Is my reasoning correct until here? The problem is when I apply the same argument to my original problem, I end up with a very similar dual problem with optimal value $0$. However, this bound is impossible since my problem is of the form $$\sup_{x \in X} \inf_{z \in Z} \|x - z\|$$ where $X$ and $Z$ are norm balls. This error can only be zero if $X \subseteq Z$ which is not the case in my problem.

Edit 2: Updated the original question to fix an inaccuracy regarding the Lagrange multiplier.

• you can split up the supremum into two supremums and use the polar cone for the inner supremum; then simplify the polar cone to an expression involving the dual-norm, and hope you can solve the outer supremum problem Commented Jul 3, 2018 at 13:12
• That's a good point. I'll give it a try. Thank you! Commented Jul 3, 2018 at 15:50
• I've updated my original question, but I'm still somewhat skeptical that my reasoning is correct. Commented Jul 5, 2018 at 8:25
• there is an error in your lagrangian, since you do maximization, it should be $-\lambda$; in general you should not expect strong duality here Commented Jul 5, 2018 at 12:33
• You're right. However, in the original problem where I introduced the slack variable $t$, I could have used the constraint $t = 1$ instead of $t \leq 1$ in which case the dual variable $\lambda$ wouldn't have to be nonnegative (since any feasible $t$ would make the term $\lambda(t-1)$ disappear in the Lagrangian anyway). In other words, I end up with the same dual problem. Regarding strong duality: I wasn't really hoping for that ;) I'm actually interested in a theoretical upper bound of the problem, but since I couldn't think of a way to bound it, I thought I'd give duality a try. Commented Jul 5, 2018 at 13:17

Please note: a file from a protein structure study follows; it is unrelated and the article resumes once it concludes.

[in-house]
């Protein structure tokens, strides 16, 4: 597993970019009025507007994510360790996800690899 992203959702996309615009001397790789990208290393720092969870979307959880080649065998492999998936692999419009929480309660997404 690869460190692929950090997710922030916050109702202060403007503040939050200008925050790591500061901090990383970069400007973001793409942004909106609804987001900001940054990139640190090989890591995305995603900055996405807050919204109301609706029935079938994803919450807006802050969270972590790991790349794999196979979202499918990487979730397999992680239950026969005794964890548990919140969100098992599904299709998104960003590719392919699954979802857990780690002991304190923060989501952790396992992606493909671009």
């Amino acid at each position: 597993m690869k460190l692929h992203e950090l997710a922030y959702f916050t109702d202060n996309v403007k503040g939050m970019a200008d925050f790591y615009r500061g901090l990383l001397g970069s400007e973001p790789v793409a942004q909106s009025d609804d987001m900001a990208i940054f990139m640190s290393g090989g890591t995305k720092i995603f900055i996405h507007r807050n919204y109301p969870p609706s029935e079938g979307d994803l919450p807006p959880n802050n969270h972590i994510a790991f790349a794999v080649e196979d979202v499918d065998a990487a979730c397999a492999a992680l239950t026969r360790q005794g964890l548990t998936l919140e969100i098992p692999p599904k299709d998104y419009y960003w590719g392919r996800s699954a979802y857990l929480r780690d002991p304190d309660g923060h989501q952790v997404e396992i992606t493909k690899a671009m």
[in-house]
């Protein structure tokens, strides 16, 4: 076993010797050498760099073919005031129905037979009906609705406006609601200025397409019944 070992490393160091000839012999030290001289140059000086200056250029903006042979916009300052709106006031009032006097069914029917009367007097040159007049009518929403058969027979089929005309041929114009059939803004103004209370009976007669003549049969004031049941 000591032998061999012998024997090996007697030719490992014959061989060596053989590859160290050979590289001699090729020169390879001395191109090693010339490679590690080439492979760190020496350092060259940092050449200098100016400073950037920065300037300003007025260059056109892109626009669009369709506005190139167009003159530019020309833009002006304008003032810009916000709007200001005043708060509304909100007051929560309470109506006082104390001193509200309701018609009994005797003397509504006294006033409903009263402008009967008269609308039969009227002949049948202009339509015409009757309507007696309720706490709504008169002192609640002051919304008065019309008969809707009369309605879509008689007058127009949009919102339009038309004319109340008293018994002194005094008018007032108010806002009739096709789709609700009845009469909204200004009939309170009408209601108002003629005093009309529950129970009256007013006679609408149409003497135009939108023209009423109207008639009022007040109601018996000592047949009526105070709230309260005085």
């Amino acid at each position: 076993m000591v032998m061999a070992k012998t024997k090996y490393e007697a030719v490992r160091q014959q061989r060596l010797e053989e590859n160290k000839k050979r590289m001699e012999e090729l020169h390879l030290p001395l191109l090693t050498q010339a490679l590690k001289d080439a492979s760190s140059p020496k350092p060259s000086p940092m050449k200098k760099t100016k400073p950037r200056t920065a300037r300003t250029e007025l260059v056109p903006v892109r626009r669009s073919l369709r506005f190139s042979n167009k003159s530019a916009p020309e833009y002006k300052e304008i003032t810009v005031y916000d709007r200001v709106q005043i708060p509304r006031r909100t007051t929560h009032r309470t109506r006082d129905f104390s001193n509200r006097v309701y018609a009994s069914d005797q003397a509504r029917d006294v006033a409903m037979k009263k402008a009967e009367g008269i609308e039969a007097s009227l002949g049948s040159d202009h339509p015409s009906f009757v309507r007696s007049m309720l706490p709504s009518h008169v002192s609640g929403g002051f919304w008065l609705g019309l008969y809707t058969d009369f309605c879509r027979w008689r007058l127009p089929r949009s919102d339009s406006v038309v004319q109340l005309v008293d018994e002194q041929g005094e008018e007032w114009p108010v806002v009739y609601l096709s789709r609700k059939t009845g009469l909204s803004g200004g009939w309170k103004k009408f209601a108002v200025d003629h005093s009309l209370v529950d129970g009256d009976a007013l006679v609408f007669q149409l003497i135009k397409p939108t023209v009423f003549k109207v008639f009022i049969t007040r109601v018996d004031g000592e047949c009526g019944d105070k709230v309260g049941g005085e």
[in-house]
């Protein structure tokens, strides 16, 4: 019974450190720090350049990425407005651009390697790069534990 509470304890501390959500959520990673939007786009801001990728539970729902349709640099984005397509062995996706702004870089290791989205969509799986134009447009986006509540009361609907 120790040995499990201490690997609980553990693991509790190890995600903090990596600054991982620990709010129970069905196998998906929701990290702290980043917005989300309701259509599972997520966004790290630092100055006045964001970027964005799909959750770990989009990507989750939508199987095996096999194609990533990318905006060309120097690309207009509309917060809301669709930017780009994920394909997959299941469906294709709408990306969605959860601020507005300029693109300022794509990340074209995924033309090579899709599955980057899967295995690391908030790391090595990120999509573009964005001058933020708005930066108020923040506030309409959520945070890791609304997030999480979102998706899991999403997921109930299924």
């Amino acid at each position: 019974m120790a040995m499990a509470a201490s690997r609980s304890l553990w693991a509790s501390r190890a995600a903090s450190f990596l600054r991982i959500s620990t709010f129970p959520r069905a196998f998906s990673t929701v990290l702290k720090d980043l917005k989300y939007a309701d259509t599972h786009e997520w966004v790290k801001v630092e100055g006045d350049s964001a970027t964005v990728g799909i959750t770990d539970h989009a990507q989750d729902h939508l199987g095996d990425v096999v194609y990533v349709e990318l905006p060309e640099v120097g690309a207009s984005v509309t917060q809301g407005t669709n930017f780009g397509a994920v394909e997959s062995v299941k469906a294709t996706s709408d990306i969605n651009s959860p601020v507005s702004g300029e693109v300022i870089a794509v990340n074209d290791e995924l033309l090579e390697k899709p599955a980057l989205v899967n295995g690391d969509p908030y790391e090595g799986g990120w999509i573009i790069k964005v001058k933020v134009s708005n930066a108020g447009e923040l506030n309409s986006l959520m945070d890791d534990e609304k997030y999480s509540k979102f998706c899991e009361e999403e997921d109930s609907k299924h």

It looks like the dual problem is in fact unbounded, which is unfortunate, but at least $\infty$ is a valid albeit useless upper bound. Consider again the dual function \begin{align*} g(\lambda) = -\lambda + \sup\{\langle x, z \rangle - u + \lambda t\} = -\lambda + \sup_{(z,t) \in K_B} \left\{\sup_{(x,u) \in K_A} \{\langle x, z \rangle - u \} + \lambda t \right\}. \end{align*} As I mentioned in my question, the inner supremum is unbounded unless $(z,-1)$ is in the polar cone of $K_A$. However, I made the mistake of using this condition as an additional constraint in the outer supremum. Instead, consider the following representation of the dual function: \begin{align*} g(\lambda) = -\lambda + \sup_{(z,t) \in K_B} \left\{\lambda t + \iota_{\{x : \|x\|_A^* \leq 1\}}(z) \right\} \end{align*} where $\iota_C$ denotes the indicator function of a set $C$ with $\iota_C(x) = 0$ if $x \in C$ and $\iota_C(x) = \infty$ otherwise. This shows that no matter how $\lambda$ is chosen, we can always find a $z$ not in the dual norm ball of $\|\cdot\|_A$ which makes the supremum arbitrarily large. In other words, we have $g(\lambda) = \infty$ for all $\lambda \in \mathbb{R}$ which means the dual problem is unbounded above. This also applies to the actual problem I'm working on.